Two Sides of Nashville

For some reason, Josh Rouse's Nashville and Solomon Burke's record by the same title are arranged one song per artist after another in my iTunes. When I first noticed this strange sequencing I was a bit pissed. But over the past two days, I've played both albums as iTunes arranged them. Simply wonderful.

Rouse's farewell record to his hometown, released in 2005, is a beautiful tip-of-the-hat to a life that he's left behind, but couldn't step away from without recognizing all that the city and his relationships meant to him. "Sad Eyes," one of the most heartbreaking songs in recent memory, shows hope in even the most broken of relationships. "Streetlights," is the ultimate proof that Rouse is one of the finest songwriters of the decade. "I called you up, cause I felt so guilty, ended up, it was not such a pretty scene, let’s dump the ashtray, wipe the table clean" is a line certain to hit many. It's a record just bleeding in personal transition, reflection and understanding.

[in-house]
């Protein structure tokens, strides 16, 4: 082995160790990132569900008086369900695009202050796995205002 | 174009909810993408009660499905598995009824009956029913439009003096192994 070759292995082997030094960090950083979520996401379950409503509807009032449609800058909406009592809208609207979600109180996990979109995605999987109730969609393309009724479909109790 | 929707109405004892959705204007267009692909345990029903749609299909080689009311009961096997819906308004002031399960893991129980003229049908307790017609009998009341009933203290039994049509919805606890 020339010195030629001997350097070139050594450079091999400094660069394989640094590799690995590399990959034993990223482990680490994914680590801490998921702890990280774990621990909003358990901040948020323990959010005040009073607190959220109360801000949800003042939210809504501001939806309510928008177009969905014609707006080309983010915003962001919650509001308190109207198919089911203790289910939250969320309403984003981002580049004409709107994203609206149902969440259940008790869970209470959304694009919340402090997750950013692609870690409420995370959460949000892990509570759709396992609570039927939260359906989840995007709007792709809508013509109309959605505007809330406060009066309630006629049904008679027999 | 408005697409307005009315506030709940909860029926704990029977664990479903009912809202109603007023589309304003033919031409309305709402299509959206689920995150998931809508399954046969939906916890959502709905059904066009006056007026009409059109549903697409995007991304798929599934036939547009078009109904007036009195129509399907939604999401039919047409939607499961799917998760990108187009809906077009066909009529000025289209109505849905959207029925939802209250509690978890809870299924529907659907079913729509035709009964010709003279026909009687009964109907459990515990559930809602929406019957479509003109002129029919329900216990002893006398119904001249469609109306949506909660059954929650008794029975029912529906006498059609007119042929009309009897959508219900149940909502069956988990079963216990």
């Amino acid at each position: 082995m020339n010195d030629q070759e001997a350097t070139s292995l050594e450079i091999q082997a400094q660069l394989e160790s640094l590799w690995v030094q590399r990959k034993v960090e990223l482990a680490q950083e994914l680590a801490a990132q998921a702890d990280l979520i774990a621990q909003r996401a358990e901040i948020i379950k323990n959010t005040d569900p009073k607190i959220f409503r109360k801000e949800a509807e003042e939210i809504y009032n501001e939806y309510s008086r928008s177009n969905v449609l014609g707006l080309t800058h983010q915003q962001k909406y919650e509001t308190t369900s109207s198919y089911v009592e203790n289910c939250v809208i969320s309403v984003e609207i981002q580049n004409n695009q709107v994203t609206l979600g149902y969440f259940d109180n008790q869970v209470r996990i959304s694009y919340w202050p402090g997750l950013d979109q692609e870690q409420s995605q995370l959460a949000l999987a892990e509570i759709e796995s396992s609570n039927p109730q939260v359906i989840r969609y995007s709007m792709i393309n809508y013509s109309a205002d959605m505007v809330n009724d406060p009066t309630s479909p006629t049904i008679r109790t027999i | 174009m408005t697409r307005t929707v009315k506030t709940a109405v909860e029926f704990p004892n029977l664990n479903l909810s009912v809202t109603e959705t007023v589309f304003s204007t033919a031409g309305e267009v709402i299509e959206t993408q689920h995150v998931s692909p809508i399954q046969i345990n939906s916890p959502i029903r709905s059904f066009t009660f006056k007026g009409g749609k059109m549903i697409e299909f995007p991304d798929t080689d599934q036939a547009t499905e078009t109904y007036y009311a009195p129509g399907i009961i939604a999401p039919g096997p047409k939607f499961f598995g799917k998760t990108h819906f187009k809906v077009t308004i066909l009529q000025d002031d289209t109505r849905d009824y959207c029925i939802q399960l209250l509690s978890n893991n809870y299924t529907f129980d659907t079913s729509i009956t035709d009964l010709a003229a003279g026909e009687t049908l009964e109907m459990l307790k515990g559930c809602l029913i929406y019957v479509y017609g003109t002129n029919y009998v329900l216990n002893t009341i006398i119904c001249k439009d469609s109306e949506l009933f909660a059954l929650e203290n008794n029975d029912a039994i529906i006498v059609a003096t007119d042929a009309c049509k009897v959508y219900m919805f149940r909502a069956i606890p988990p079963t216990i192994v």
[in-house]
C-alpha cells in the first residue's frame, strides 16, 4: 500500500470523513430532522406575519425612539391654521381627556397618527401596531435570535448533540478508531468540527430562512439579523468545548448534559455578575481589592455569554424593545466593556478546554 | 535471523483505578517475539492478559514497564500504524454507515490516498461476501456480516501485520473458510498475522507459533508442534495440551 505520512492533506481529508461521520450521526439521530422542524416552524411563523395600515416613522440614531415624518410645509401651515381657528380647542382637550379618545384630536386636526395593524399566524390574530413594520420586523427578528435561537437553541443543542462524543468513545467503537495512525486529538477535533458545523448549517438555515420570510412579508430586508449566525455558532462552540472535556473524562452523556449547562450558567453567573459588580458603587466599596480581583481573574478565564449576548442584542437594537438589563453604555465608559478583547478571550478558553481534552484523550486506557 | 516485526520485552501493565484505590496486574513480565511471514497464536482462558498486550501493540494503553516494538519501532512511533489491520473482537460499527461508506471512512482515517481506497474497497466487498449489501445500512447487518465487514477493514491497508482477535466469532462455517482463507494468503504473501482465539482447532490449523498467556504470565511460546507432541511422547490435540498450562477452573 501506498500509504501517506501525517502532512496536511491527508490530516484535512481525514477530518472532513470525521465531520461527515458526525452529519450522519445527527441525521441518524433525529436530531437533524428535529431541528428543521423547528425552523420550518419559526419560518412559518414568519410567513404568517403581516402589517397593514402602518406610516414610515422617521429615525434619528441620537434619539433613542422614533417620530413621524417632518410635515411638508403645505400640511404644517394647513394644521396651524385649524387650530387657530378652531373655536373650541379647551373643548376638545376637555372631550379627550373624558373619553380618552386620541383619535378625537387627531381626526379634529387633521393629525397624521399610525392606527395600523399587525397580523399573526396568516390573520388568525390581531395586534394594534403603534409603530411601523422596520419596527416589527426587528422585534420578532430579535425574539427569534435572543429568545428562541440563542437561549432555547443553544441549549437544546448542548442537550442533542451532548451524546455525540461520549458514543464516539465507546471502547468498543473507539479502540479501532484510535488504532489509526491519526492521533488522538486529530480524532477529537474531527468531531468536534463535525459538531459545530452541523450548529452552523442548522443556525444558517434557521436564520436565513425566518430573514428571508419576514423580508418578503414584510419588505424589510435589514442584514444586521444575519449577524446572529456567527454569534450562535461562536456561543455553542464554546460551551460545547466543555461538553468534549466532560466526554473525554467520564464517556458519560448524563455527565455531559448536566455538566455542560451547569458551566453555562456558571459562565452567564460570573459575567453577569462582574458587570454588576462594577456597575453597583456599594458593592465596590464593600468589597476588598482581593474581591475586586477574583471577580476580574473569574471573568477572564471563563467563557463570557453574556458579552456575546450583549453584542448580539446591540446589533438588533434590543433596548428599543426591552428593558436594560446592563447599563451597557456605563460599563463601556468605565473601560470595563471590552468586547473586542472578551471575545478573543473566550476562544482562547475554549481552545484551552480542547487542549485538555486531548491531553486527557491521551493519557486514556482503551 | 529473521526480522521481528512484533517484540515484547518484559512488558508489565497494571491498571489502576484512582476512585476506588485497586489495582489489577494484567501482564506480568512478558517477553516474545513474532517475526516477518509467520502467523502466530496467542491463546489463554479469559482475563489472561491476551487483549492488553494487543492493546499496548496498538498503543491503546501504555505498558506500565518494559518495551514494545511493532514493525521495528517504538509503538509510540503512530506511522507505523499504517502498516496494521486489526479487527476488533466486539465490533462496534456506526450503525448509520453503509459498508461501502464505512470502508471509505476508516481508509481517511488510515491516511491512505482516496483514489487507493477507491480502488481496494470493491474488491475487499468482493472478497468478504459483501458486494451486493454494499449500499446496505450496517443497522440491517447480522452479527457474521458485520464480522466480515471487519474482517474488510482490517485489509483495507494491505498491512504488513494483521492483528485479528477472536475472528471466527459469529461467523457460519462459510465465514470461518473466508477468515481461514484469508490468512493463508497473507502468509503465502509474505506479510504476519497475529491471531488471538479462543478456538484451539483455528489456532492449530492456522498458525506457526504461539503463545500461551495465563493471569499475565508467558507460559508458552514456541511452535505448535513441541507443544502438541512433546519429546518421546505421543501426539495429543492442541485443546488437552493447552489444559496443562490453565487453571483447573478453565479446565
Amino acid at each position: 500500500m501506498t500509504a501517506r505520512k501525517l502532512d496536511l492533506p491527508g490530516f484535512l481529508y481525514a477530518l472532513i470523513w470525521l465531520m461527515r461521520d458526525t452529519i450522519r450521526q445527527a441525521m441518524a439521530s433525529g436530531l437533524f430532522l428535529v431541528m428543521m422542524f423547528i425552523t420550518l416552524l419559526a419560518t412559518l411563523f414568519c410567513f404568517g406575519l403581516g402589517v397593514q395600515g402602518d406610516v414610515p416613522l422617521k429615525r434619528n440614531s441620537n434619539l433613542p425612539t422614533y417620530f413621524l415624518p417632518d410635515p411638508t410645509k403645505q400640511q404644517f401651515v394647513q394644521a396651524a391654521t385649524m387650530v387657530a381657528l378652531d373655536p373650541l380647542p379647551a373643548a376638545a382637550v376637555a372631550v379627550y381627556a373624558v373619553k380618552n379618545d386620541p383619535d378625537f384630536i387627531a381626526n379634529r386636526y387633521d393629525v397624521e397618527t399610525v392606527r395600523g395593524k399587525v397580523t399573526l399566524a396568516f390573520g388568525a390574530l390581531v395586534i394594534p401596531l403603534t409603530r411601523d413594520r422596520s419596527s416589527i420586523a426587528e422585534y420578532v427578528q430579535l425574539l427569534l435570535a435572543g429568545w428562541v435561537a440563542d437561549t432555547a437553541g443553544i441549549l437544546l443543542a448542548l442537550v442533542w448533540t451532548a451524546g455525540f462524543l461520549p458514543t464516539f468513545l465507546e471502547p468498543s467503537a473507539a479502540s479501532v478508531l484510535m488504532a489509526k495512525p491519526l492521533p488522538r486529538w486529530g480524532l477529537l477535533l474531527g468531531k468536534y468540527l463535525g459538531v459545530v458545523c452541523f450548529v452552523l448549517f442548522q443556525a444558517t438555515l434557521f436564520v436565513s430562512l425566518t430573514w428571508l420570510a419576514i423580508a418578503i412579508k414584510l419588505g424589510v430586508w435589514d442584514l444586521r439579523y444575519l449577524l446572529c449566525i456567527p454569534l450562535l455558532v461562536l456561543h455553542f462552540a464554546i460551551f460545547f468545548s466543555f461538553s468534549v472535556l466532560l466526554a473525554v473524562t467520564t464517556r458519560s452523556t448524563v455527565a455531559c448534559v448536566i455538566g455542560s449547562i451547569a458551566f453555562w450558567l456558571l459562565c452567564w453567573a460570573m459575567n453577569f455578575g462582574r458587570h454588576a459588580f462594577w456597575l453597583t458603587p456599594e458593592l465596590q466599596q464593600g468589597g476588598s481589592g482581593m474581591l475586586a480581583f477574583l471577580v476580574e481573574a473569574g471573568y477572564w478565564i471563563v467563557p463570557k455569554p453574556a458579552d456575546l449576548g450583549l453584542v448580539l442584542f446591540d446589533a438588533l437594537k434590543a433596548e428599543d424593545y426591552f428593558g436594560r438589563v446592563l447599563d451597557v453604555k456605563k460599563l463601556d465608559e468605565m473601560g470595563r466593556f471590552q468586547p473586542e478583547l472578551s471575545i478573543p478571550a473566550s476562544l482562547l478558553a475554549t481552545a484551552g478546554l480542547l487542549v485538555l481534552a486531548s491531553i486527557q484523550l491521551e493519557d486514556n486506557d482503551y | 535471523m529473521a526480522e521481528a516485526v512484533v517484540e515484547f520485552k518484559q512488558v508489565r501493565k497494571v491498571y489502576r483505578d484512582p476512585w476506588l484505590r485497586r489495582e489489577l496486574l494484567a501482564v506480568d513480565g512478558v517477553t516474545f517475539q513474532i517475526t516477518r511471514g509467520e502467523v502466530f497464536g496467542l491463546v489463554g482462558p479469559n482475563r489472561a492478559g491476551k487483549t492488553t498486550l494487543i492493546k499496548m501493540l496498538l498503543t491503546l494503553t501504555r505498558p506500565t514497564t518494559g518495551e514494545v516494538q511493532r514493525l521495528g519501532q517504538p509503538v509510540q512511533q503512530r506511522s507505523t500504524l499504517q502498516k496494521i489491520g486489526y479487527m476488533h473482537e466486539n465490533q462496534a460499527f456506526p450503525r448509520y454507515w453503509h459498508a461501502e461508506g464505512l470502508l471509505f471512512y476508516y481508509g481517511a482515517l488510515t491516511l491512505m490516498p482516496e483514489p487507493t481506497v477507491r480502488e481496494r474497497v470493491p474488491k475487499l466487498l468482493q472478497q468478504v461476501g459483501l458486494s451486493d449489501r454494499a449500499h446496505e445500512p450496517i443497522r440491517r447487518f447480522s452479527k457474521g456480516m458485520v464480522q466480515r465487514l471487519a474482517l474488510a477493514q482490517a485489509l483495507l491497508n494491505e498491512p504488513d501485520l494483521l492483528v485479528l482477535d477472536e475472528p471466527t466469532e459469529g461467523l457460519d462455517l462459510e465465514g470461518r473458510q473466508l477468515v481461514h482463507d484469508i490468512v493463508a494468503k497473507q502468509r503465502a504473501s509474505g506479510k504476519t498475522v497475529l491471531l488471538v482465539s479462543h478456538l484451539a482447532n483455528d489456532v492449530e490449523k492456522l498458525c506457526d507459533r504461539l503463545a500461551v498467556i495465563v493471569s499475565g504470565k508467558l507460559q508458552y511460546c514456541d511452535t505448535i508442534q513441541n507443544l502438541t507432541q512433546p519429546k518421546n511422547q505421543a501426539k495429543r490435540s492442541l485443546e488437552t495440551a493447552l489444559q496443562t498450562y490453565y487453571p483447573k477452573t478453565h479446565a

Burke's Nashville, released one year later, is a stunning collection of covers, highlighted by Tom T. Hall's "That's How I Got To Memphis," two Gillan Welch-penned tunes and backed and joined by some of the greatest musicians around, including Gary Tallent, Buddy Miller, Emmylou Harris and Brady Blade. Putting these individuals behind and alongside Solomon Burke, who nearing the age 70, still has one of the most powerful voices in soul, was certain to deliver.

If you have both of these records in your iTunes and they've been arranged like mine, well, I strongly suggest you give a full listen. Rouse and Burke complimenting each other so well. I guess it shouldn't come as a surprise.